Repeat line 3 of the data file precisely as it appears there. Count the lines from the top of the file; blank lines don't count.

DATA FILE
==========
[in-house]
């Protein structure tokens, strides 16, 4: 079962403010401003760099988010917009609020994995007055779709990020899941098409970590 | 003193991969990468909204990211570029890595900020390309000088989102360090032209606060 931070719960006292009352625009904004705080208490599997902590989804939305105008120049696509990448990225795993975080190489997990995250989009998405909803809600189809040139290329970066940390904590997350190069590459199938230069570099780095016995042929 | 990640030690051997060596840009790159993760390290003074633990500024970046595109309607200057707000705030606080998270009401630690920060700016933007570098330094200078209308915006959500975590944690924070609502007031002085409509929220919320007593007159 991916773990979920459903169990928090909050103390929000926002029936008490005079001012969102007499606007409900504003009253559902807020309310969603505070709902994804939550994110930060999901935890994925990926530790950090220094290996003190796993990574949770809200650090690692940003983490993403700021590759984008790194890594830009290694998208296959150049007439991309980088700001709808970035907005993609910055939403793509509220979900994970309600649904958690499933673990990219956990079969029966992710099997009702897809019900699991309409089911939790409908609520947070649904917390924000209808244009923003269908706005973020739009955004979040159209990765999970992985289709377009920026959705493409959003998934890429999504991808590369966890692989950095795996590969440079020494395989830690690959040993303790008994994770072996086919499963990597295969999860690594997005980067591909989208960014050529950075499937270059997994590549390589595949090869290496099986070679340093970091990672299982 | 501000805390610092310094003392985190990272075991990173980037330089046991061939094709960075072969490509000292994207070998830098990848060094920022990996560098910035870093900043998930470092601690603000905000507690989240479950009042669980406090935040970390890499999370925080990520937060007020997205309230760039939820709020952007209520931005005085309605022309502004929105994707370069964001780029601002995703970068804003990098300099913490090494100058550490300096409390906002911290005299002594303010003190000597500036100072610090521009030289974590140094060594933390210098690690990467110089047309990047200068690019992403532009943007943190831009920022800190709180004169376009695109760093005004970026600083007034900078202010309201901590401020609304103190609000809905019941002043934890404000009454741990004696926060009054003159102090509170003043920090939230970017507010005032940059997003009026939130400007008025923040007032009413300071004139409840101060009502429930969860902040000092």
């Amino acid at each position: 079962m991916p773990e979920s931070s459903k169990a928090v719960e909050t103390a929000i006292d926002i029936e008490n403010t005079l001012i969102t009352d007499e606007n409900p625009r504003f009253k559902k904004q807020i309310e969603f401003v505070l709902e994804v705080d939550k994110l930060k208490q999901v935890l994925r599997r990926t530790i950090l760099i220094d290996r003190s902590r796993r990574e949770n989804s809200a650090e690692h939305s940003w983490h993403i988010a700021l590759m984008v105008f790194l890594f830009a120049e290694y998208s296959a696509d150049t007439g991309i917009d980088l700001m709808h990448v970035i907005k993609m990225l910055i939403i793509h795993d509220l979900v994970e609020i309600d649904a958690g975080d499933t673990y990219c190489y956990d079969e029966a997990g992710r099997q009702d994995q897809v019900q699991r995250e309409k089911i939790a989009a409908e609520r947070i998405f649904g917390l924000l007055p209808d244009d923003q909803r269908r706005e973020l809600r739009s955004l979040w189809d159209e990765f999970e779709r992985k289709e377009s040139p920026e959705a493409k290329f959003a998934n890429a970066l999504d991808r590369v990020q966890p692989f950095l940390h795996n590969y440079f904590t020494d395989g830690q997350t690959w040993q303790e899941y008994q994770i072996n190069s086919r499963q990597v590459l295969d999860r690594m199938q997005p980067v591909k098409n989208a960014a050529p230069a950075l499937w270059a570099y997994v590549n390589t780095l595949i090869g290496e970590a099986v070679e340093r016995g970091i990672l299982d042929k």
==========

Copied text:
């Amino acid at each position: 079962m991916p773990e979920s931070s459903k169990a928090v719960e909050t103390a929000i006292d926002i029936e008490n403010t005079l001012i969102t009352d007499e606007n409900p625009r504003f009253k559902k904004q807020i309310e969603f401003v505070l709902e994804v705080d939550k994110l930060k208490q999901v935890l994925r599997r990926t530790i950090l760099i220094d290996r003190s902590r796993r990574e949770n989804s809200a650090e690692h939305s940003w983490h993403i988010a700021l590759m984008v105008f790194l890594f830009a120049e290694y998208s296959a696509d150049t007439g991309i917009d980088l700001m709808h990448v970035i907005k993609m990225l910055i939403i793509h795993d509220l979900v994970e609020i309600d649904a958690g975080d499933t673990y990219c190489y956990d079969e029966a997990g992710r099997q009702d994995q897809v019900q699991r995250e309409k089911i939790a989009a409908e609520r947070i998405f649904g917390l924000l007055p209808d244009d923003q909803r269908r706005e973020l809600r739009s955004l979040w189809d159209e990765f999970e779709r992985k289709e377009s040139p920026e959705a493409k290329f959003a998934n890429a970066l999504d991808r590369v990020q966890p692989f950095l940390h795996n590969y440079f904590t020494d395989g830690q997350t690959w040993q303790e899941y008994q994770i072996n190069s086919r499963q990597v590459l295969d999860r690594m199938q997005p980067v591909k098409n989208a960014a050529p230069a950075l499937w270059a570099y997994v590549n390589t780095l595949i090869g290496e970590a099986v070679e340093r016995g970091i990672l299982d042929k």